The key thing we’re focusing on is that the redaction process is inherently local. In cryptographic terms, we’d say it has no diffusion. A change of one pixel somewhere in the original image ONLY impacts the redacted block it belongs to, meaning that we can (mostly) guess the image character by character. We’ll do a recursive depth-first search on each character, scoring each guess by how well it marginally matches up to the redacted text.


The bottom line is that when you need to redact text, use black bars covering the whole text. Never use anything else. No pixelization, no blurring, no fuzzing, no swirling. Oh, and be sure to actually edit the text as an image. Don’t make the mistake of changing your Word document so that it has black background with black text.


Dutch ACM Wants Existing Apps to Support External Payments

ACM (Hacker News):

The Netherlands Authority for Consumers and Markets has concluded that the revised conditions that Apple has imposed on dating-app providers are unreasonable, and create an unnecessary barrier. The new conditions stipulate that dating-app providers must develop a completely new app if they wish to use an alternative payment system. Apple has informed ACM about these new conditions. App providers cannot adjust their existing apps. ACM finds this to be an unreasonable condition that is at odds with the requirements that Apple had set out. ACM is of the opinion that, as such, Apple still does not comply with ACM’s requirements. Apple must therefore pay another 5 million euros. The total of all penalty payments currently stands at 20 million euros.

Jon Porter:

The revenue Apple gains through in-app purchases from dating apps in the Netherlands is likely to make up an insignificant fraction of its global takings. But the dispute is significant for the early precedent it could set amidst an international wave of scrutiny over Apple’s App Store policies.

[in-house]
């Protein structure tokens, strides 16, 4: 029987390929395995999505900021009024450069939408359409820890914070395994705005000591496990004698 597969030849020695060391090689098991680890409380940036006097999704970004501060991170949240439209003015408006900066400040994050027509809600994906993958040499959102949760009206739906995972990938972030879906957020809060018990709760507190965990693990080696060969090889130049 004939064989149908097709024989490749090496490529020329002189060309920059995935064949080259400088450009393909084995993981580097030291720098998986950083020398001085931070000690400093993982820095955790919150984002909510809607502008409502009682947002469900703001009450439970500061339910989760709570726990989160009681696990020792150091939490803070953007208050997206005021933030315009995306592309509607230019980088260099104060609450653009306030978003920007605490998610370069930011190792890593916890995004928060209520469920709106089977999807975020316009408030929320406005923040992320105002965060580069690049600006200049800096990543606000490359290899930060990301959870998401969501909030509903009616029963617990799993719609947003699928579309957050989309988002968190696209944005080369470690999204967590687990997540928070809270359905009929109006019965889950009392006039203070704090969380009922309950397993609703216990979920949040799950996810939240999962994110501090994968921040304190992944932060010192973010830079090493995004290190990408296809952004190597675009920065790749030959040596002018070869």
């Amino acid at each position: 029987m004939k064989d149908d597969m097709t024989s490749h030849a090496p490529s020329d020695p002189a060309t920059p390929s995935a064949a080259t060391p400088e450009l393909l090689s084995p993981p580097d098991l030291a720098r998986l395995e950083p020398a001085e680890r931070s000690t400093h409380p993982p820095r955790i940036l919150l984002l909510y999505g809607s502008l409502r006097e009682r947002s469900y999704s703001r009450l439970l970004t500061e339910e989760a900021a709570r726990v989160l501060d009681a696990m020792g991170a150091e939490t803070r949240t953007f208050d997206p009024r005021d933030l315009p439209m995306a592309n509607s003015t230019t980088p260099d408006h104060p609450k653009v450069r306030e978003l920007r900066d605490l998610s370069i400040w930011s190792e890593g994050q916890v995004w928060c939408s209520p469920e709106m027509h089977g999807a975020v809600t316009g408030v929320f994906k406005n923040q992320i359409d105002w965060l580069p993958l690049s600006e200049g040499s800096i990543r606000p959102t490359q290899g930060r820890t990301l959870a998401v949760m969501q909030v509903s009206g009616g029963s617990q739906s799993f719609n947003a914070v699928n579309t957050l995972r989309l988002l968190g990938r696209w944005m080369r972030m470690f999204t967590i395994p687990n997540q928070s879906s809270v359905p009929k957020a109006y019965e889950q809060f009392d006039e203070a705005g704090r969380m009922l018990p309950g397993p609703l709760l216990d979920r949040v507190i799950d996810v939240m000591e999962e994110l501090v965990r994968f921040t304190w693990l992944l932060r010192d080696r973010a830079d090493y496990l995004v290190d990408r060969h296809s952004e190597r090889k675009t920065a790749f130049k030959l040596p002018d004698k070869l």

Interestingly, the ACM’s notice posted today doesn’t specifically mention Apple’s intention to collect a 27 percent commission on in-app payments made through alternative payment systems.

Apple previously failed to meet the ACM’s deadline for changing its policy, which saw it liable for a weekly fine of €5 million (around $5.7 million) until it complied.

Joe Rossignol:

The ACM will continue to fine Apple five million euros per week, up to a maximum of 50 million euros, until it feels the company has fully complied with the order.

Florian Mueller:

If the alternative payment option saved end users a significant amount of money, I’m quite sure the transition would work (and would be worth developers’ while).


It strikes me as odd that the ACM does not describe those [other] issues even at a high level. Why aren’t they being more transparent?


Newegg Refund Scandal

Jez Corden (Hacker News):